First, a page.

MEDIA, Pa. — Higher levels of engagement in the political process may make citizens more willing to follow laws, according to faculty researchers at Penn State Brandywine.
Associate Professor of Communication Arts and Sciences Susan Fredricks and Assistant Teaching Professor of Communication Arts and Sciences Joshua Phillips recently presented their study, “Intercultural Public Power and Lawfulness: Is There a Correlation?” at the 18th Cross Cultural Research Conference in Puerto Rico.
“We looked at the power structure in predominantly democratic societies, some of which recently became democratic, and how that power influences whether or not people would obey the law,” said Fredricks. “As people have more access to the political process, they threaten those in positions of power. However, as the power distance between those in charge and the general masses decrease, people feel more involved in the political process and their community.”
“Our theory is that when people are part of a country that suppresses their freedom of speech and their ability to protest and vote, they're going to find illegal means to ‘have a say’ in the structure of their community,” added Phillips. “However, as countries became more democratic, people feel more ownership of their community and are more likely to obey laws.”
To conduct their study, Fredricks and Phillips interpreted data from the International Social Survey Programme, a cross-national program that completes annual surveys on diverse topics relevant to social sciences.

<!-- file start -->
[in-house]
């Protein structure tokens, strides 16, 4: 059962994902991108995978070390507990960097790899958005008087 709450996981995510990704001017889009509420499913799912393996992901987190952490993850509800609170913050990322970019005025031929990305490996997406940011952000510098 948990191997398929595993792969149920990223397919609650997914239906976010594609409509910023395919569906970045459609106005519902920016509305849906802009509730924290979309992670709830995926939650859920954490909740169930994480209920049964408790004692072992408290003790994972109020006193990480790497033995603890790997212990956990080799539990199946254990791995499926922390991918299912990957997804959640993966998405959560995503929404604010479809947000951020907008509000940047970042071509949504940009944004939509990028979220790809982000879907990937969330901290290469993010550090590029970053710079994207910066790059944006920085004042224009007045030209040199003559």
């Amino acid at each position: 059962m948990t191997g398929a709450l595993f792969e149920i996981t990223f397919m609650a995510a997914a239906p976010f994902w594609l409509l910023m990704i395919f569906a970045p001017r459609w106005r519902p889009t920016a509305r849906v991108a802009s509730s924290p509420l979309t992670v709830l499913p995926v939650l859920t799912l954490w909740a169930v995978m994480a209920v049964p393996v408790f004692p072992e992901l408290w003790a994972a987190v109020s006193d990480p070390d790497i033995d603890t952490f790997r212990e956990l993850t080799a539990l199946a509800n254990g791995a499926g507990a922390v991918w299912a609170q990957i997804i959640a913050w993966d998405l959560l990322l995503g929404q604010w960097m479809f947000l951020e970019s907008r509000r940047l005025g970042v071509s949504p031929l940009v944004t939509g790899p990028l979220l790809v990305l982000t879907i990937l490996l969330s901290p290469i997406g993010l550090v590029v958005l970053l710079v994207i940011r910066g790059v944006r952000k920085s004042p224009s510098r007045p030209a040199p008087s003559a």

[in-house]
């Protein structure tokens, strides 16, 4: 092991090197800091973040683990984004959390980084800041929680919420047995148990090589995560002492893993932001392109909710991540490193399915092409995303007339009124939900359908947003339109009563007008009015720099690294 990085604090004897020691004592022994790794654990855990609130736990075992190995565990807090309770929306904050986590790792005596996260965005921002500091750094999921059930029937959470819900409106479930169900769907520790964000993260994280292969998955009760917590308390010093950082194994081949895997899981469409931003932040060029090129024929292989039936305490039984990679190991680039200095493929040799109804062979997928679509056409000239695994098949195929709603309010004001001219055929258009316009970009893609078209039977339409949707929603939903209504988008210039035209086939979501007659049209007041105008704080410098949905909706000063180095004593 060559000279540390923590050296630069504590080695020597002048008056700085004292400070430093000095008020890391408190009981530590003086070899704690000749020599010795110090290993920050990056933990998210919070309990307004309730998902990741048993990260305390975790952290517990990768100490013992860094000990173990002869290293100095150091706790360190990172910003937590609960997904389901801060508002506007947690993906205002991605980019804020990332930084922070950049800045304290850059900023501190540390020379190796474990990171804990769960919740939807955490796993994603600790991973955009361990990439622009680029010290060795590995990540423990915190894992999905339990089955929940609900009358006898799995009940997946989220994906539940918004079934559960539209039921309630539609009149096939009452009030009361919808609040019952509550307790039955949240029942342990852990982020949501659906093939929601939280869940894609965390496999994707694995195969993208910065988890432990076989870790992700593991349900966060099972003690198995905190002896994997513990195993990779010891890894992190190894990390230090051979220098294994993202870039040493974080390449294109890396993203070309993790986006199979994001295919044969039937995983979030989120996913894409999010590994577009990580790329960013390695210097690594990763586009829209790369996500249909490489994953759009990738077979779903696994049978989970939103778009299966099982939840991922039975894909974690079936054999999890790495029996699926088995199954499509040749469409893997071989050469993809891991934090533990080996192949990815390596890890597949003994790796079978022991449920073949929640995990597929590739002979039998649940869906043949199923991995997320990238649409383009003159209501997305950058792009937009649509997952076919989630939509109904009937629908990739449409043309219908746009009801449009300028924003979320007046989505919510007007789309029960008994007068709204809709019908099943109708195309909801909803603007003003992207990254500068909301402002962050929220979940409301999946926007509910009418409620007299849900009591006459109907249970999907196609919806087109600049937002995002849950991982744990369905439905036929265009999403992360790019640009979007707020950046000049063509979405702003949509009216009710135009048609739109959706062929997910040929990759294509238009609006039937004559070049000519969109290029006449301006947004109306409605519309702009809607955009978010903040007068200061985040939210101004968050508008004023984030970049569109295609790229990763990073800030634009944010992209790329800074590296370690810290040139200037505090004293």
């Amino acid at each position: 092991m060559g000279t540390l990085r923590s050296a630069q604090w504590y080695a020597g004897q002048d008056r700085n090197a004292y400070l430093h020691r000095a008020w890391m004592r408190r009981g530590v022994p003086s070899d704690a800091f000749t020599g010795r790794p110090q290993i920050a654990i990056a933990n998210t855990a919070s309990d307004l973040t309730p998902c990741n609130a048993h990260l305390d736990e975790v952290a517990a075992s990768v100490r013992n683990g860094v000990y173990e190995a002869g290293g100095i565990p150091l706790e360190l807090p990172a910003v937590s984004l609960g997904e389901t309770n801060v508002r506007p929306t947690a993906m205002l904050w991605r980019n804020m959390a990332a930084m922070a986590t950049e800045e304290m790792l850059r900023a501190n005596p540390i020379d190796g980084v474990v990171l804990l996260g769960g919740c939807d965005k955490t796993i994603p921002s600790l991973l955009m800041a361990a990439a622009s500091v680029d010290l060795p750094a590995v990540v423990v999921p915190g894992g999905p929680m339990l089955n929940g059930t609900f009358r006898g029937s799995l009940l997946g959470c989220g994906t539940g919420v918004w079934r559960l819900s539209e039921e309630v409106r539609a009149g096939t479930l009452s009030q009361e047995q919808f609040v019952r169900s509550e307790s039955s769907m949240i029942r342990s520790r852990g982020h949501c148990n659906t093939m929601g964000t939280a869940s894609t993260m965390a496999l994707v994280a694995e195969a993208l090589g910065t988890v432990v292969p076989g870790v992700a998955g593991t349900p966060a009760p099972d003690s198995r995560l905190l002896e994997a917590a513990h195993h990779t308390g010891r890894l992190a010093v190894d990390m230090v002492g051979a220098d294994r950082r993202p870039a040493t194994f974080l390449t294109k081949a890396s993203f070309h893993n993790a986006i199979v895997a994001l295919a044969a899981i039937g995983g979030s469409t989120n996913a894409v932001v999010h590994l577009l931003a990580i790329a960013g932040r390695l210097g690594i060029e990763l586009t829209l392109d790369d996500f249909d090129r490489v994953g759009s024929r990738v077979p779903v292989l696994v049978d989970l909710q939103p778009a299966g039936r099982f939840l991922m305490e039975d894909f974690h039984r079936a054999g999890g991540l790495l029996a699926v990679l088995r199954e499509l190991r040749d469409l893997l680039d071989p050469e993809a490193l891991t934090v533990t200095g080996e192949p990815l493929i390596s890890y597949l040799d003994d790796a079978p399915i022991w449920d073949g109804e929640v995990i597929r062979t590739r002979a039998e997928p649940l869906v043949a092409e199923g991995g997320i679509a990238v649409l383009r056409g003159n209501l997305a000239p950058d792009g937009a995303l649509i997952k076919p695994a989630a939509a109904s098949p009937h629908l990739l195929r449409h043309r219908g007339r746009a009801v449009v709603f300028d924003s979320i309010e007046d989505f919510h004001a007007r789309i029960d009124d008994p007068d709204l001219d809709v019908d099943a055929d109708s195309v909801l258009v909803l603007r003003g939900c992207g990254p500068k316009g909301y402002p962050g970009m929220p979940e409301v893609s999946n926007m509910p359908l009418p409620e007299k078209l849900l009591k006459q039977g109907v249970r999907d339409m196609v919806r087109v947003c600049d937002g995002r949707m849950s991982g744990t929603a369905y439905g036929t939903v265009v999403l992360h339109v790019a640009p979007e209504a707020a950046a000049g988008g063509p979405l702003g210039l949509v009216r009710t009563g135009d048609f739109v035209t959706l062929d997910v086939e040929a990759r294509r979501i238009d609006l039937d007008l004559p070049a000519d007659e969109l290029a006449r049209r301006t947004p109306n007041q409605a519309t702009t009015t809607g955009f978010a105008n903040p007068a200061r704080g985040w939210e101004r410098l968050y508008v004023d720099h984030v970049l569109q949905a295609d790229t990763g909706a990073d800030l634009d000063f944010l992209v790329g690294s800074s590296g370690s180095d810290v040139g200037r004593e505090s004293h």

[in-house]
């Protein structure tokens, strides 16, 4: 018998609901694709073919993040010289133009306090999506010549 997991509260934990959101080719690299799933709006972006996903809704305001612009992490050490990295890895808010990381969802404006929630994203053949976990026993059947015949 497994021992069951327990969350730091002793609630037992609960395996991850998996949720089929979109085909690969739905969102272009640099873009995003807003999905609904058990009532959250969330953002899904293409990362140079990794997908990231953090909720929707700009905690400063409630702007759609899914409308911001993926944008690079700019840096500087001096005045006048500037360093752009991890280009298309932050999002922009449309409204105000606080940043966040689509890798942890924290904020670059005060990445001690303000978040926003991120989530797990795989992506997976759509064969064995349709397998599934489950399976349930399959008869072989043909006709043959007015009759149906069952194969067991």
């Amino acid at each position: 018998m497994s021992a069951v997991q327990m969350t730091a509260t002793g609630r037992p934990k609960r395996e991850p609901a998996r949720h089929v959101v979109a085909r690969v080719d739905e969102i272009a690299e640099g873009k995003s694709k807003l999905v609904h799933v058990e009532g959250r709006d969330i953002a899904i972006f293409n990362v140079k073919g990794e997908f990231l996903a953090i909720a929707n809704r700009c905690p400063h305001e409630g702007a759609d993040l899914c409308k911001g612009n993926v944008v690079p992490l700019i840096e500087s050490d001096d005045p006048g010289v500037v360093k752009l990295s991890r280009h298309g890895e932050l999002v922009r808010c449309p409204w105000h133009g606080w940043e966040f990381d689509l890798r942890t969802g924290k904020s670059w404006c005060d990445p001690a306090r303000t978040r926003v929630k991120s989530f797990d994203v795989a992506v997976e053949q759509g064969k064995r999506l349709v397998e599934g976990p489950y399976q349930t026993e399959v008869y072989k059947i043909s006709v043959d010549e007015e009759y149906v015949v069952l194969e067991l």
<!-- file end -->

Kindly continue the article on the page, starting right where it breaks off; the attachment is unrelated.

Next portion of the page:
Through the database, the researchers were able to track people's attitudes toward whether or not they should follow the laws of their countries. Then, they looked at the information in a larger cultural context with regard to how the countries changed over time from a political standpoint. Countries they analyzed were Australia, Great Britain, Germany, Hungary, the Philippines and the United States.
So how did this unique project start for the faculty duo?
“I'm really interested in the issue of hierarchies,” said Phillips.
“And much of my research is focused on ethics,” added Fredricks, “so this collaboration was a perfect intersection of our research interests.”
Future plans for their research include narrowing the scope of the project by studying one specific country. By closely tracing the last several decades of a country's political history while following trends in regard to lawfulness in greater detail, Fredricks and Phillips hope to gain a deeper insight into the correlating factors.